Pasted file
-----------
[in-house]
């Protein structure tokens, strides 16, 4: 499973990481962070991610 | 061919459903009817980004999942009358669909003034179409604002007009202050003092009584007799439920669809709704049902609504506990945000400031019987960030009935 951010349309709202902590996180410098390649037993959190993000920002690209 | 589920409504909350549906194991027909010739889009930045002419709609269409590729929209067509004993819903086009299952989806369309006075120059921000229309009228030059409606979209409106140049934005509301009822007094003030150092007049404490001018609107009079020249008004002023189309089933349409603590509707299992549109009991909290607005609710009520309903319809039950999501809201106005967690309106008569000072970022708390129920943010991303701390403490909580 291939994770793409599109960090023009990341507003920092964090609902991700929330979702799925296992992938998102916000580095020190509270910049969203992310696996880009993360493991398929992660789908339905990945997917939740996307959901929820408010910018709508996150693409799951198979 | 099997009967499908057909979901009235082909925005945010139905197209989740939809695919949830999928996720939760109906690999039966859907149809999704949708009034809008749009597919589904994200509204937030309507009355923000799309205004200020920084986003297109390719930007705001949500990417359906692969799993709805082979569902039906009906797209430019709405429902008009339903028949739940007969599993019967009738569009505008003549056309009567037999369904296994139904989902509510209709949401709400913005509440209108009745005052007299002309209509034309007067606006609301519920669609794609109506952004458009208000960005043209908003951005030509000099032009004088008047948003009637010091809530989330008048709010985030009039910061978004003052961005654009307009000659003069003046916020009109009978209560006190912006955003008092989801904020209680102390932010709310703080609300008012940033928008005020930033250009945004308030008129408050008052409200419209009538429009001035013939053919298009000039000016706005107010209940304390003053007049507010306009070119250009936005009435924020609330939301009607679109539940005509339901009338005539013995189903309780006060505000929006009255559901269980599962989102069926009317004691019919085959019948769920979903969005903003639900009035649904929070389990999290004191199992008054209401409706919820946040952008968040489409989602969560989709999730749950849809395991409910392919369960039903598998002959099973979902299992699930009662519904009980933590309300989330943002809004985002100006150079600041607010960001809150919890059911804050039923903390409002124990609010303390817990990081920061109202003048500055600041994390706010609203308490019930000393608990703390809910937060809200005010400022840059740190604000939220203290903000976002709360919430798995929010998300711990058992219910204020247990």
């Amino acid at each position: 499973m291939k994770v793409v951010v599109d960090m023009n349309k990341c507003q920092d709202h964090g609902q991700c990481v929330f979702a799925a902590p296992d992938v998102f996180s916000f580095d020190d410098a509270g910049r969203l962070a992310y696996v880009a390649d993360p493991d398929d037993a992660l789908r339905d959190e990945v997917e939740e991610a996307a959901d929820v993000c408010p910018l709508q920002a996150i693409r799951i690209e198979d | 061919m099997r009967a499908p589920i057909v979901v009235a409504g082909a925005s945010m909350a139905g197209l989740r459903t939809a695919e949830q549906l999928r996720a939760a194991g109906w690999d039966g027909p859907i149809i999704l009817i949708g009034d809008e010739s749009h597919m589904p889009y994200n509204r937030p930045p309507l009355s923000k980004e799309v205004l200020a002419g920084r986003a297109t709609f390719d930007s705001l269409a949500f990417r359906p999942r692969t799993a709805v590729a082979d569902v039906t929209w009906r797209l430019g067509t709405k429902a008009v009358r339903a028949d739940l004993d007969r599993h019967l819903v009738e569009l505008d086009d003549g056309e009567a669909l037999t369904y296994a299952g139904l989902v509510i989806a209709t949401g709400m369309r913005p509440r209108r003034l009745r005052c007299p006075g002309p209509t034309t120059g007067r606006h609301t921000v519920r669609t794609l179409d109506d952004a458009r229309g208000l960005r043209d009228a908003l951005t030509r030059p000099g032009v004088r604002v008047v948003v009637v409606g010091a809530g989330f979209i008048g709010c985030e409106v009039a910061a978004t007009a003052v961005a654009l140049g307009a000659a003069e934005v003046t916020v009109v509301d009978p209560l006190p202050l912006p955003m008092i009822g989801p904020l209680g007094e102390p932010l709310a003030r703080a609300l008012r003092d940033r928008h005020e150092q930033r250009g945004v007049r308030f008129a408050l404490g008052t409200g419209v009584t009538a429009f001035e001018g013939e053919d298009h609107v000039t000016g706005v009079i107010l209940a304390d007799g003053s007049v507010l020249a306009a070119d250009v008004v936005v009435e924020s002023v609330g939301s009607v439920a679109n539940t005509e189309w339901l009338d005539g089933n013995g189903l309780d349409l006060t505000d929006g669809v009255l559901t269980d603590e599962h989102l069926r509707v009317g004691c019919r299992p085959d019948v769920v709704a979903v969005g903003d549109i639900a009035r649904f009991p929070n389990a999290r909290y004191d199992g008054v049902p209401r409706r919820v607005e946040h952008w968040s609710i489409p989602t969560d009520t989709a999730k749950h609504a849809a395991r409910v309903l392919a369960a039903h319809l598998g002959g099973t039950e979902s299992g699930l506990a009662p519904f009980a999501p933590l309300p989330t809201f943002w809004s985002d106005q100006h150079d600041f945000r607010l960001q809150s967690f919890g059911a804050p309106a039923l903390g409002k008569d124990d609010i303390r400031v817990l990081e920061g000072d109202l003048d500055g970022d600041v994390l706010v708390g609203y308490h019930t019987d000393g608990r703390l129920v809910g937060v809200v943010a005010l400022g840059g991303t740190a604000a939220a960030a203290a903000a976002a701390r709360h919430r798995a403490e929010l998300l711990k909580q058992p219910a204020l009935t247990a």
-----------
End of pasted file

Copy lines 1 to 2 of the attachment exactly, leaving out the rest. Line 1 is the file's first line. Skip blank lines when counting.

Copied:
[in-house]
């Protein structure tokens, strides 16, 4: 499973990481962070991610 | 061919459903009817980004999942009358669909003034179409604002007009202050003092009584007799439920669809709704049902609504506990945000400031019987960030009935 951010349309709202902590996180410098390649037993959190993000920002690209 | 589920409504909350549906194991027909010739889009930045002419709609269409590729929209067509004993819903086009299952989806369309006075120059921000229309009228030059409606979209409106140049934005509301009822007094003030150092007049404490001018609107009079020249008004002023189309089933349409603590509707299992549109009991909290607005609710009520309903319809039950999501809201106005967690309106008569000072970022708390129920943010991303701390403490909580 291939994770793409599109960090023009990341507003920092964090609902991700929330979702799925296992992938998102916000580095020190509270910049969203992310696996880009993360493991398929992660789908339905990945997917939740996307959901929820408010910018709508996150693409799951198979 | 099997009967499908057909979901009235082909925005945010139905197209989740939809695919949830999928996720939760109906690999039966859907149809999704949708009034809008749009597919589904994200509204937030309507009355923000799309205004200020920084986003297109390719930007705001949500990417359906692969799993709805082979569902039906009906797209430019709405429902008009339903028949739940007969599993019967009738569009505008003549056309009567037999369904296994139904989902509510209709949401709400913005509440209108009745005052007299002309209509034309007067606006609301519920669609794609109506952004458009208000960005043209908003951005030509000099032009004088008047948003009637010091809530989330008048709010985030009039910061978004003052961005654009307009000659003069003046916020009109009978209560006190912006955003008092989801904020209680102390932010709310703080609300008012940033928008005020930033250009945004308030008129408050008052409200419209009538429009001035013939053919298009000039000016706005107010209940304390003053007049507010306009070119250009936005009435924020609330939301009607679109539940005509339901009338005539013995189903309780006060505000929006009255559901269980599962989102069926009317004691019919085959019948769920979903969005903003639900009035649904929070389990999290004191199992008054209401409706919820946040952008968040489409989602969560989709999730749950849809395991409910392919369960039903598998002959099973979902299992699930009662519904009980933590309300989330943002809004985002100006150079600041607010960001809150919890059911804050039923903390409002124990609010303390817990990081920061109202003048500055600041994390706010609203308490019930000393608990703390809910937060809200005010400022840059740190604000939220203290903000976002709360919430798995929010998300711990058992219910204020247990």